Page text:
Bladder CancerResearchers in the Cancer Biology program at The Ohio State University Comprehensive Cancer Center – Arthur G. James Cancer Hospital (OSUCCC – James) are determined to gain a better understanding of the molecular and cellular changes that occur in the course of bladder cancer development and progression.

Debasish Sundi, MD, is one of the pioneering researchers at the forefront of this endeavor. He and his lab are using a new technology known as single-cell RNA sequencing to analyze cell changes that occur from exposure to known bladder cancer-causing agents (carcinogens) and throughout the course of the disease.

Though this study is ongoing, researchers have already gained insight with implications for developing innovative targeted immune therapy treatments. Their findings are also forming the basis for future potentially groundbreaking studies.

Bladder cancer, like most cancers, is a very complex disease

Healthy cells are encoded with the information required for normal cell development and functionality. Cancer cells, by contrast, often have multiple signaling pathways that are disturbed — relatively disarrayed compared to healthy cells. The variety of intrinsic subtypes (basal and luminal, for example) affected in bladder cancer adds to this complexity.

Bladder cancer is associated with several risk factors — primarily smoking, but also age, sex and certain environmental or industrial chemicals. Though some risk factors can be modified, others cannot, increasing the urgency to find more effective treatments and prevention strategies.

Current treatment options for bladder cancer include chemotherapy, immunotherapy, surgery and radiation. Dr. Sundi and his team are working to improve medical treatments for bladder cancer that leverage immune cells to counteract cancer cells.

Why develop a study for bladder cancer in humans using a mouse model?

Dr. Sundi’s research, which was funded in part by the American Urological Association (AUA) Urology Care Foundation, is based on a robust mouse model that allows him and his team to analyze the bladder cells of mice from the time of carcinogen exposure throughout the disease process at carefully measured intervals. The genomic patterns of mouse bladders have cellular and molecular features nearly identical to human bladder cancers, making findings from the mouse model generalizable to humans.

Single-cell RNA sequencing is a game-changer

With this study, Dr. Sundi has been able to identify early molecular changes in the tumor immune microenvironment providing relevant data to understand cancer development in a whole new way.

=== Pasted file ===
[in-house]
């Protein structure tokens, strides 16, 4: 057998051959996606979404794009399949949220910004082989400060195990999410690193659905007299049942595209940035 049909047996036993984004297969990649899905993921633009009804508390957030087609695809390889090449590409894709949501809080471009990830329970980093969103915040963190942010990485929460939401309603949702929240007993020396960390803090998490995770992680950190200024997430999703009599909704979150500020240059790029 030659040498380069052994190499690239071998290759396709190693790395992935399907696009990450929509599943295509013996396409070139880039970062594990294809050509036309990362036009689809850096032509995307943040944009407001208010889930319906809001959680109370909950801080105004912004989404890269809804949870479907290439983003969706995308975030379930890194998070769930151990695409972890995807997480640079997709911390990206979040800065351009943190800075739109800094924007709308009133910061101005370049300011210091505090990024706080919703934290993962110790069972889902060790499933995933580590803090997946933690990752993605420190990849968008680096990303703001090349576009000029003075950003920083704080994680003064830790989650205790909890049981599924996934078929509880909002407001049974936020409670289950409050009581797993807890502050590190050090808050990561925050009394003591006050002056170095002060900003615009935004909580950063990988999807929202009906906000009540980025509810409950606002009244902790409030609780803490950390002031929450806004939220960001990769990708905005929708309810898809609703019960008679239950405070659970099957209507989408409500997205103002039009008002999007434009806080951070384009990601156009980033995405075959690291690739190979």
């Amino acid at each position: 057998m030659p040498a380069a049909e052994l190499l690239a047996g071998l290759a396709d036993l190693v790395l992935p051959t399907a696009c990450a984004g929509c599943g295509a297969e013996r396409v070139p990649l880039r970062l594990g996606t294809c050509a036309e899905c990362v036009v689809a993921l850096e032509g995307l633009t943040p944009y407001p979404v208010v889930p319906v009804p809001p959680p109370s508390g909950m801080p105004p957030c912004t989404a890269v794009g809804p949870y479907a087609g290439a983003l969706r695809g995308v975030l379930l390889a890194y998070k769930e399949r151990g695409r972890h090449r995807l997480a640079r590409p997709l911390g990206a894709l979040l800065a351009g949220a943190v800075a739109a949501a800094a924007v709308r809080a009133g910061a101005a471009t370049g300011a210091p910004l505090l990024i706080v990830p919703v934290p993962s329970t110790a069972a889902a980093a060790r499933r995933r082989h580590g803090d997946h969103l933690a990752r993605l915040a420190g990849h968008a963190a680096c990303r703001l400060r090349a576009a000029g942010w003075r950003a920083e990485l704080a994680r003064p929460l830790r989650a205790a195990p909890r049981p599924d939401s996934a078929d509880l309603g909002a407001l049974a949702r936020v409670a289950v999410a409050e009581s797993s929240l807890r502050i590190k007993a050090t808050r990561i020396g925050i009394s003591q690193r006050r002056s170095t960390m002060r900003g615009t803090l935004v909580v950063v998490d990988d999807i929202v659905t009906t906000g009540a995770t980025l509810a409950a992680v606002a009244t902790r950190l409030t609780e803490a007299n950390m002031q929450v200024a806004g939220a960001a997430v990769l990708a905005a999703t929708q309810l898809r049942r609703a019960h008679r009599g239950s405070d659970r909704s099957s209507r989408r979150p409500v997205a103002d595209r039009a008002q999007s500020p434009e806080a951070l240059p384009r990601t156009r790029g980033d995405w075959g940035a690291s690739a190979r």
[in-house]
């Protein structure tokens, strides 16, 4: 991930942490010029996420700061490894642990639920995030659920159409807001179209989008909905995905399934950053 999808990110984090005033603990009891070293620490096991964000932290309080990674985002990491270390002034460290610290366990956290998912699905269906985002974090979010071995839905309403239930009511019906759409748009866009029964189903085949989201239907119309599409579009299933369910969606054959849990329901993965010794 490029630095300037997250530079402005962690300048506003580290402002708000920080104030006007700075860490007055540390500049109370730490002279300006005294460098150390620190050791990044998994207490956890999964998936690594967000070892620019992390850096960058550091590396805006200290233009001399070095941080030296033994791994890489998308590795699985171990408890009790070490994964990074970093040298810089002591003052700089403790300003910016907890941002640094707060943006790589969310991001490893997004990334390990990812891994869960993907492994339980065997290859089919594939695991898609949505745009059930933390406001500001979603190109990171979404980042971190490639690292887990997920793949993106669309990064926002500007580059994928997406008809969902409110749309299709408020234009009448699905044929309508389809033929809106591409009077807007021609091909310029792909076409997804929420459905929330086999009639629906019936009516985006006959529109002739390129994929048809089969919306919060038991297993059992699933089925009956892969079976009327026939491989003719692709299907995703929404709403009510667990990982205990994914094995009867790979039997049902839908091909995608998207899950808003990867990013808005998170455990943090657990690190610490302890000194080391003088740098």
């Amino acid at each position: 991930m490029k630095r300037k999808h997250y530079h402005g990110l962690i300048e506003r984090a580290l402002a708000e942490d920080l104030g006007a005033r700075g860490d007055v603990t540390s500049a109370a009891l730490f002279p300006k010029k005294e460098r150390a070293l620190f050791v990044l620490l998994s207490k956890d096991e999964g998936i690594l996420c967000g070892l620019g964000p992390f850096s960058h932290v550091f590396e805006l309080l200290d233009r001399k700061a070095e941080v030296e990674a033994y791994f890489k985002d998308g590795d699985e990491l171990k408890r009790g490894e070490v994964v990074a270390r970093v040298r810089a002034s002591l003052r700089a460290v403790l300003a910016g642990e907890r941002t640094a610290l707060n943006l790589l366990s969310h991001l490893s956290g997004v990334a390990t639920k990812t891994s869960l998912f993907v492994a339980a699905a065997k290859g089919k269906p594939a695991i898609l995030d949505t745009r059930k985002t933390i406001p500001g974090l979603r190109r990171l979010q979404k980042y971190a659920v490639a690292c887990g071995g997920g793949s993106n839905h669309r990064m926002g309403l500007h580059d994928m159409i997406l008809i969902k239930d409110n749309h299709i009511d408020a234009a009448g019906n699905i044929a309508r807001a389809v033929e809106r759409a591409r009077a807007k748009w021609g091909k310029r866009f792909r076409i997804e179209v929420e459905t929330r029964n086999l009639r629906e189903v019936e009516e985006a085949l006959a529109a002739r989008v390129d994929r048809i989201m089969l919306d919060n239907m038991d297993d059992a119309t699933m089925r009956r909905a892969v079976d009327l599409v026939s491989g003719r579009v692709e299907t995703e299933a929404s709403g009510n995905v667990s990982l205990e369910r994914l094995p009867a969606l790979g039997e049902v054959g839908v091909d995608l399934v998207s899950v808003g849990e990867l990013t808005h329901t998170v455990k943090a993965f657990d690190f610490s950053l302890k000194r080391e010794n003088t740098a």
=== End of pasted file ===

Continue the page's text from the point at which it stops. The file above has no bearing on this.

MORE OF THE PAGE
“Single-cell RNA sequencing is a genomic technology that can help us to understand cancer cells at a very high level of detail,” Dr. Sundi says. “We can now look at tissue samples with a depth and clarity never before possible.”

Before using this technology, researchers were limited in their ability to differentiate the cell types affected by tumor growth. They were relegated to working with samples measuring the average of all cell types while monitoring tumor growth. “Our current approach gives us the ability to preserve and barcode each cell type,” Dr. Sundi says, “providing the opportunity to trace back gene expression to individual cells, thus increasing the precision of our results.”

What we’ve learned so far, with more yet to come

Epithelial cells are most often the cell type of origin in bladder cancer. Examining these cells at a molecular level has revealed the upregulation of several oncogenes. This suggests several new druggable targets with the potential to be therapeutically important, Dr. Sundi says. By assessing alterations in the earliest stages of this disease, the potential for limiting disease progression is very promising.

Another important finding is the insight gained related to changes in T cells, a type of cancer-fighting immune cell. Dr. Sundi explains that in the cancer-affected mouse bladders, “over time, T cells had higher and higher levels of molecules that could contribute to T cell exhaustion. Exhausted T cells are not likely to be effective in eradicating cancer cells. In cancer, you want T cells turned on, in their ‘effector’ state. When T cells are overwhelmed early in tumorigenesis, this permits cancer cell growth.”

A related finding involves androgen receptor genes. This is relevant to the sex disparity in bladder cancer. About 80% of bladder cancer cases occur in males. Androgen receptor activity, which tends to be higher in males than in females, was found to be very prominent in tumor-infiltrating T cells. This finding is important because androgen receptor signaling has been linked to T cell exhaustion in prior work done by Dr. Sundi and his collaborators at Ohio State. Additional immunological studies on the biology of sex differences, funded by the Department of Defense, will explore this particular finding in greater detail.

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